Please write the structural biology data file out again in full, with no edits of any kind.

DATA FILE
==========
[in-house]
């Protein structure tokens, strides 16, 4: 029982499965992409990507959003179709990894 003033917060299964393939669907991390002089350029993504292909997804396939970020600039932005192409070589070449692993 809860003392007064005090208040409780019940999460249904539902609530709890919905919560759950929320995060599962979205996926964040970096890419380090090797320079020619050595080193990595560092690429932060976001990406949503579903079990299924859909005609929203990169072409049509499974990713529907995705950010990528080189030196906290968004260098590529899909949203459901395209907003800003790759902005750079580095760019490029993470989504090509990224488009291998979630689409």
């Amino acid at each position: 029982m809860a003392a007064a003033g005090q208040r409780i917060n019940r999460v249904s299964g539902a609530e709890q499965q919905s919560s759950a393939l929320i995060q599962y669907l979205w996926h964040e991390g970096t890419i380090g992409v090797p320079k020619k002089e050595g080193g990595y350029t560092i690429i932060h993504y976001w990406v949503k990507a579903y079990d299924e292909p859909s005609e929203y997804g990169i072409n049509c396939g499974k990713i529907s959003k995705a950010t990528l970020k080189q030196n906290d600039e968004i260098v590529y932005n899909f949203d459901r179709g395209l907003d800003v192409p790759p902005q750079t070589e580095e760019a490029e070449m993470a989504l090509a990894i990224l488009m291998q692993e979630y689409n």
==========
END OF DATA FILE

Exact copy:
[in-house]
């Protein structure tokens, strides 16, 4: 029982499965992409990507959003179709990894 003033917060299964393939669907991390002089350029993504292909997804396939970020600039932005192409070589070449692993 809860003392007064005090208040409780019940999460249904539902609530709890919905919560759950929320995060599962979205996926964040970096890419380090090797320079020619050595080193990595560092690429932060976001990406949503579903079990299924859909005609929203990169072409049509499974990713529907995705950010990528080189030196906290968004260098590529899909949203459901395209907003800003790759902005750079580095760019490029993470989504090509990224488009291998979630689409």
């Amino acid at each position: 029982m809860a003392a007064a003033g005090q208040r409780i917060n019940r999460v249904s299964g539902a609530e709890q499965q919905s919560s759950a393939l929320i995060q599962y669907l979205w996926h964040e991390g970096t890419i380090g992409v090797p320079k020619k002089e050595g080193g990595y350029t560092i690429i932060h993504y976001w990406v949503k990507a579903y079990d299924e292909p859909s005609e929203y997804g990169i072409n049509c396939g499974k990713i529907s959003k995705a950010t990528l970020k080189q030196n906290d600039e968004i260098v590529y932005n899909f949203d459901r179709g395209l907003d800003v192409p790759p902005q750079t070589e580095e760019a490029e070449m993470a989504l090509a990894i990224l488009m291998q692993e979630y689409n």